In 1995 I wrote a Market Watch column called “Getting in Deep Trouble.” For those of you who might have accidentally misplaced your copies it talked, as the snowboard industry was starting its (first) consolidation, about what led companies to face survival issues and how they could save themselves. I started with the following:
http://www.jeffharbaugh.com/wp-content/uploads/2014/08/logo_color_640.gif 0 0 jeff http://www.jeffharbaugh.com/wp-content/uploads/2014/08/logo_color_640.gif jeff2009-07-28 18:25:452014-09-27 08:43:10The New Management Environment- A Few Ideas
“All businesses in trouble share two characteristics: denial and perseverance in the face of inescapable change. It’s easy to believe in what worked in the past, and hard to step outside our comfort zone and do things differently.”
It does look as though we have some inescapable change going on. And as difficult as that change is and will continue to be, I’d point out that issues of distribution, hard goods margins, lack of product differentiation and others existed long before the economy went south. Growing sales and free spending consumers made it easier to manage (or maybe ignore) them, but they were there.
Last year, and especially in the fourth quarter, we reacted by cutting orders, reducing expenses, and controlling inventories. That’s what you do when customer demand declines. I guess. Maybe I mean that’s the first thing you do. Some of that attention to detail would have been, and is, appropriate to all business conditions. Perhaps some businesses wouldn’t be having such a hard time if they’d been focusing on those management nuts and bolts all along. And maybe they would have had the balance sheet to take advantage of the opportunities the existing conditions present.
Now, we’re all waiting for the recession to end. And it will end, though I probably think that’s going to take a little longer to happen than some of you do. The concern I have, speaking of denial and perseverance, is that there are still some people with unrealistic expectations as to what a recovery will mean.
So I’m going to give you my perception of what the recovery may look like, what appropriate management behaviors could be if I’m right, and tie it to some interesting emails I’ve received and conversations I’ve had.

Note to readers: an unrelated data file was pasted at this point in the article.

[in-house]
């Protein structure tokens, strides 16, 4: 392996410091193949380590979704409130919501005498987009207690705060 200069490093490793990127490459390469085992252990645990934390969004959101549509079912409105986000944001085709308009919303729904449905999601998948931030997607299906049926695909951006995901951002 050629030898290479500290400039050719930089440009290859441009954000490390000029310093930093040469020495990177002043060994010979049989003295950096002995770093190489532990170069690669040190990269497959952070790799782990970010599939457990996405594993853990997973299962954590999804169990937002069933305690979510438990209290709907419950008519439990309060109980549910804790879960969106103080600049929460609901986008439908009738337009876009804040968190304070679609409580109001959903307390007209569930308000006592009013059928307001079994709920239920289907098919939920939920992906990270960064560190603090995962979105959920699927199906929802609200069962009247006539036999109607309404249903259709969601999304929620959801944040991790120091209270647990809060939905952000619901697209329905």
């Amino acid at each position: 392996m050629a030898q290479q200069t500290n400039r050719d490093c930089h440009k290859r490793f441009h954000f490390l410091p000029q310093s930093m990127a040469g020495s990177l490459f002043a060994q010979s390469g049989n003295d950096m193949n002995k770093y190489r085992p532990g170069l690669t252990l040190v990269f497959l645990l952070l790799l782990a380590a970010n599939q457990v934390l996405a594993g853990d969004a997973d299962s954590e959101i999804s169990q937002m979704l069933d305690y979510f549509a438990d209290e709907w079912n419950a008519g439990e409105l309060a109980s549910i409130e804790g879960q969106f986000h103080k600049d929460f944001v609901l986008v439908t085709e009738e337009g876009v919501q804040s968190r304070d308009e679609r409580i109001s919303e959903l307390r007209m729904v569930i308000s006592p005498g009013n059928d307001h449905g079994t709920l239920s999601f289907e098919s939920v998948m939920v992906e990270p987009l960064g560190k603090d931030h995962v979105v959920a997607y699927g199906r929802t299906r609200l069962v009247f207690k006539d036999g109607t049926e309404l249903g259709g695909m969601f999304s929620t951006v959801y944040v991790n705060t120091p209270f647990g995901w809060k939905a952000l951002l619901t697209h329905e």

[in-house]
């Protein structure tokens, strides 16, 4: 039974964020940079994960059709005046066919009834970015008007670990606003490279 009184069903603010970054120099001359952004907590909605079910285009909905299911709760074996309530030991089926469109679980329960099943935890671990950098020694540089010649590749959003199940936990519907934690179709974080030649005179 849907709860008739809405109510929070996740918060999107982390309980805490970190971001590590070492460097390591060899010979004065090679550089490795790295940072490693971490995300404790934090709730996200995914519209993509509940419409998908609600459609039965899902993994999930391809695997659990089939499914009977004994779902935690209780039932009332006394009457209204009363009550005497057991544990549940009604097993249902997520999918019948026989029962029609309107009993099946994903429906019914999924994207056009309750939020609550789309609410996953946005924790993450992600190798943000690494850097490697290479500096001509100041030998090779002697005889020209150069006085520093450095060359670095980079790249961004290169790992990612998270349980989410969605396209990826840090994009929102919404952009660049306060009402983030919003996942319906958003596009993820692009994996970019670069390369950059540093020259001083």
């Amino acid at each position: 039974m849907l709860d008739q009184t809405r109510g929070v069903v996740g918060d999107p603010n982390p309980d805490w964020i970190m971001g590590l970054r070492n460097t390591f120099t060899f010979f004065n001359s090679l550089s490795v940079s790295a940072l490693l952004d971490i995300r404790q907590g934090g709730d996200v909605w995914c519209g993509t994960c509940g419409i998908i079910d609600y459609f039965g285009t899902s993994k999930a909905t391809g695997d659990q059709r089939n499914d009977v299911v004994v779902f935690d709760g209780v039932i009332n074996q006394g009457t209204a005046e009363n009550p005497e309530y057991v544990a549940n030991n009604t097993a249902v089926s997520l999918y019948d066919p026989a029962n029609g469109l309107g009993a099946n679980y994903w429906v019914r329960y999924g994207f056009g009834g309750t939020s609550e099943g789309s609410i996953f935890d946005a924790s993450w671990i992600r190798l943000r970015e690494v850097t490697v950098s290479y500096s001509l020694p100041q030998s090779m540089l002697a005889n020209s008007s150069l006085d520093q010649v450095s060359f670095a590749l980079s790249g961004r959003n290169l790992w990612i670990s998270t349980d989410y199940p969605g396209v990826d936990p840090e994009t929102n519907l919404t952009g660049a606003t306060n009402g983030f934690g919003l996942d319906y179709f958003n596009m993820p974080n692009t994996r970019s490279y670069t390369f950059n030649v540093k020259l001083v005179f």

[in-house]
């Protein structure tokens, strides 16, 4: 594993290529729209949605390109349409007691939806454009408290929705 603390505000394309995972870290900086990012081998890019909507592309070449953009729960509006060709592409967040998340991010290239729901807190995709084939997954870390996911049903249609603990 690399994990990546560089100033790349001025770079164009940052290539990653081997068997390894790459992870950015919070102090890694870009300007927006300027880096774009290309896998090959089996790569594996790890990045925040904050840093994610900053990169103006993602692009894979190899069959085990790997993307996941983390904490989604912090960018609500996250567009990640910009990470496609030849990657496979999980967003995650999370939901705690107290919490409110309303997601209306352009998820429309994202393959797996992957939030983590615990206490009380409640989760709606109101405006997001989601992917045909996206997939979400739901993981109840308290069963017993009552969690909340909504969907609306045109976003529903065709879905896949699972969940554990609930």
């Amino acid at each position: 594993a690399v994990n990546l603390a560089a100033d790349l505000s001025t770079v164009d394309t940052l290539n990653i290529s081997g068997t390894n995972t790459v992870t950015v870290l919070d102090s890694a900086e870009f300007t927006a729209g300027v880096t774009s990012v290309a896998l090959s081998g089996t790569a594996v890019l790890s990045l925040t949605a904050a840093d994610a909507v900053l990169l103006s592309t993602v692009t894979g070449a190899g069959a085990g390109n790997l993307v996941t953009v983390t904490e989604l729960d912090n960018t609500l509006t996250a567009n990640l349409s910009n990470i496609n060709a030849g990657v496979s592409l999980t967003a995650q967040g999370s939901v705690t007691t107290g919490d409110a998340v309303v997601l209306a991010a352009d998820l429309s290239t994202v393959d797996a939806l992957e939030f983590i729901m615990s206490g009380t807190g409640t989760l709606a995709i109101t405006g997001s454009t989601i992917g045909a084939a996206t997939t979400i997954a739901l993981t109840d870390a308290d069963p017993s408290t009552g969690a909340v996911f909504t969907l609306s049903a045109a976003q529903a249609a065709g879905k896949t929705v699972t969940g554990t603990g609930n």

The New Normal (and Other Overused Clichés)
I’ve written some of this before, so I’ll be brief. But I’d like us all to be on the same page as far as the expected environment goes.
Growth, when it comes, will be a lot slower than we’re use to. Overall sales increases may be harder to come by, but there will be some fewer retailers and maybe fewer brands to share them. I expect consumers to continue to save. The time it will take to complete the ongoing deleveraging will be measured in years, not months. The Federal Reserve has cut interest rates as low as is possible and done everything they can to expand the money supply. Their goal is to get banks lending and people borrowing. Trouble is, banks are busy rebuilding their capital base, and consumers, having turned cautious, aren’t in a rush to borrow any more money. They’ve got to deal with the mortgages, credit card balances, and car payments they already have.
I think it gives you some good perspective to realize that what got us into trouble in the first place (excessive consumption and debt) is what some authorities seem to be hoping will get us out of trouble. I don’t think that’s going to happen. The Bush tax cuts expire in 2010 and I don’t expect them to be renewed. That’s going to take a lot of purchasing power out of the economy at just the wrong time.
Unemployment, always a lagging indicator (and worse than the number looks when you add the number of part time employed people who can’t find full time work), may be slow to decline. I’m concerned this recovery isn’t going to produce a lot of good jobs.
Well, that was cheery. Sorry. Feel free to send me lots of emails telling him I’m too negative. Hope you’re right. If you do email me out of annoyance, please tell me why you disagree with my analysis- not just that I shouldn’t write stuff like that. Hey- we’re trying to run businesses. We need the best information we can get- good or bad.
Some Things You Can Do